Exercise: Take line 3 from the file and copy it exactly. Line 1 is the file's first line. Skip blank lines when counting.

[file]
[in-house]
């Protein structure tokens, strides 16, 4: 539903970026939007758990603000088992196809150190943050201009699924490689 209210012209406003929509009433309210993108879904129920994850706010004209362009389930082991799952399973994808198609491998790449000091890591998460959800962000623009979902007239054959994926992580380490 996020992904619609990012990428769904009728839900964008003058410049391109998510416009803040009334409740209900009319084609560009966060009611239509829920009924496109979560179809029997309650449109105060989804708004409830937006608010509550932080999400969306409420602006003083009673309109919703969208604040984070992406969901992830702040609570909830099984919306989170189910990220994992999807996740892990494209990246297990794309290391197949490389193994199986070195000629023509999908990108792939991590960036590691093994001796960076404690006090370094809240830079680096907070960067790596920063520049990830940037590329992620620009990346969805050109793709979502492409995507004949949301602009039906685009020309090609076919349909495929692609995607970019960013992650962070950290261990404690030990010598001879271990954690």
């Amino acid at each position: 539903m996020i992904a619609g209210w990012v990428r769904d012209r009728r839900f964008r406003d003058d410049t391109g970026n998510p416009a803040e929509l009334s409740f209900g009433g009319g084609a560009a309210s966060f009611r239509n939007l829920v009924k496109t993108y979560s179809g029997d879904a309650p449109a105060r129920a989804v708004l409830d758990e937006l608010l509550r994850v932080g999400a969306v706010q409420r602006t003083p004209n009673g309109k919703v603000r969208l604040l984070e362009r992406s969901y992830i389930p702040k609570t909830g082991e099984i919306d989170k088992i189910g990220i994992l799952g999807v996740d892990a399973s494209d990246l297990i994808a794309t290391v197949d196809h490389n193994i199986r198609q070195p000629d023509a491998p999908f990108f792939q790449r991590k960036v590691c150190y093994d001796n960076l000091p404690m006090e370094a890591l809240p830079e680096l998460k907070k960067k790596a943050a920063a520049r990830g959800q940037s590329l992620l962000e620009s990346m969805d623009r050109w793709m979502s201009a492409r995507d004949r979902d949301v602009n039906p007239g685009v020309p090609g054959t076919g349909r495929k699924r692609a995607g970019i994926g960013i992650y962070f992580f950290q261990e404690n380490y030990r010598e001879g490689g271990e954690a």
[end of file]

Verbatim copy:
């Amino acid at each position: 539903m996020i992904a619609g209210w990012v990428r769904d012209r009728r839900f964008r406003d003058d410049t391109g970026n998510p416009a803040e929509l009334s409740f209900g009433g009319g084609a560009a309210s966060f009611r239509n939007l829920v009924k496109t993108y979560s179809g029997d879904a309650p449109a105060r129920a989804v708004l409830d758990e937006l608010l509550r994850v932080g999400a969306v706010q409420r602006t003083p004209n009673g309109k919703v603000r969208l604040l984070e362009r992406s969901y992830i389930p702040k609570t909830g082991e099984i919306d989170k088992i189910g990220i994992l799952g999807v996740d892990a399973s494209d990246l297990i994808a794309t290391v197949d196809h490389n193994i199986r198609q070195p000629d023509a491998p999908f990108f792939q790449r991590k960036v590691c150190y093994d001796n960076l000091p404690m006090e370094a890591l809240p830079e680096l998460k907070k960067k790596a943050a920063a520049r990830g959800q940037s590329l992620l962000e620009s990346m969805d623009r050109w793709m979502s201009a492409r995507d004949r979902d949301v602009n039906p007239g685009v020309p090609g054959t076919g349909r495929k699924r692609a995607g970019i994926g960013i992650y962070f992580f950290q261990e404690n380490y030990r010598e001879g490689g271990e954690a």